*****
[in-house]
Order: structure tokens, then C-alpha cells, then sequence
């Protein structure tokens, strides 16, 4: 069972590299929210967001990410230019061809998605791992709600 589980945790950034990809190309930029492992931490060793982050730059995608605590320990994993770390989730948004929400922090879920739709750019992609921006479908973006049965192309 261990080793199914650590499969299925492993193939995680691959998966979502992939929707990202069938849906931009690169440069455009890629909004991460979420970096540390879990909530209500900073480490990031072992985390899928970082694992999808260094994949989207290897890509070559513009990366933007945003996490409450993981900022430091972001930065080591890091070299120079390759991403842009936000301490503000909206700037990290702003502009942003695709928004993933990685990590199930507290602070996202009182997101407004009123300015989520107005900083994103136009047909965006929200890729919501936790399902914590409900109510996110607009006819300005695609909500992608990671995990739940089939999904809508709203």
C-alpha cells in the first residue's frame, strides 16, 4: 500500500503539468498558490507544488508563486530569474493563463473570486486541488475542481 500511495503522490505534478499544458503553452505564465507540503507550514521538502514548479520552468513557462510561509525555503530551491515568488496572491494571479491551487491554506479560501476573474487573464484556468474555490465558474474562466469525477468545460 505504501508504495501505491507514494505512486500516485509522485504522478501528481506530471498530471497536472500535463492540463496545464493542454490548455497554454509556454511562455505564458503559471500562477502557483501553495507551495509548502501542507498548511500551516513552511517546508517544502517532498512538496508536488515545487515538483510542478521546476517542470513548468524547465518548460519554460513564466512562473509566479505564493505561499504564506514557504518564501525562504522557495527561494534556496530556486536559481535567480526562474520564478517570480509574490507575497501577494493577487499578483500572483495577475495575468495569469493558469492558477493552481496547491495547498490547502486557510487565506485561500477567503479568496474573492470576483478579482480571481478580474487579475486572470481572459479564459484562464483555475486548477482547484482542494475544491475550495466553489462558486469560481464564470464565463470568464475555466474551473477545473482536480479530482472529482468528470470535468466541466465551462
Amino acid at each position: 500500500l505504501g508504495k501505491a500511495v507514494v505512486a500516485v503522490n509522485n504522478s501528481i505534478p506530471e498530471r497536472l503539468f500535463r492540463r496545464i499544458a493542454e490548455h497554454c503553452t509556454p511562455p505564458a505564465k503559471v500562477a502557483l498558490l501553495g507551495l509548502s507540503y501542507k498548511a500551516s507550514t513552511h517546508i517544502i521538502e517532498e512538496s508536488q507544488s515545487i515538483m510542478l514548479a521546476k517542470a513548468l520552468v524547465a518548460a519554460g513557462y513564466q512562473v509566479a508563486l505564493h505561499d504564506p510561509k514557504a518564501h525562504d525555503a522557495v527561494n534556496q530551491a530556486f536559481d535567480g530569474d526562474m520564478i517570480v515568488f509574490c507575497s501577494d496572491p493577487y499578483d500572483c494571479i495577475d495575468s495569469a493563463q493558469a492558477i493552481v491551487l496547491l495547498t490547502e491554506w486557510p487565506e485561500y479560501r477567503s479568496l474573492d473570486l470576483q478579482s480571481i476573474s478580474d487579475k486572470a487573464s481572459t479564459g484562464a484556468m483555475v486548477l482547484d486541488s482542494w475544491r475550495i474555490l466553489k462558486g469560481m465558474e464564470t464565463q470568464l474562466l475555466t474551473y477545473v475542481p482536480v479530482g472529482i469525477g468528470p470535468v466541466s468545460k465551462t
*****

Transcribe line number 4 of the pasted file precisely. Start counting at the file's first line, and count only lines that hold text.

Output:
C-alpha cells in the first residue's frame, strides 16, 4: 500500500503539468498558490507544488508563486530569474493563463473570486486541488475542481 500511495503522490505534478499544458503553452505564465507540503507550514521538502514548479520552468513557462510561509525555503530551491515568488496572491494571479491551487491554506479560501476573474487573464484556468474555490465558474474562466469525477468545460 505504501508504495501505491507514494505512486500516485509522485504522478501528481506530471498530471497536472500535463492540463496545464493542454490548455497554454509556454511562455505564458503559471500562477502557483501553495507551495509548502501542507498548511500551516513552511517546508517544502517532498512538496508536488515545487515538483510542478521546476517542470513548468524547465518548460519554460513564466512562473509566479505564493505561499504564506514557504518564501525562504522557495527561494534556496530556486536559481535567480526562474520564478517570480509574490507575497501577494493577487499578483500572483495577475495575468495569469493558469492558477493552481496547491495547498490547502486557510487565506485561500477567503479568496474573492470576483478579482480571481478580474487579475486572470481572459479564459484562464483555475486548477482547484482542494475544491475550495466553489462558486469560481464564470464565463470568464475555466474551473477545473482536480479530482472529482468528470470535468466541466465551462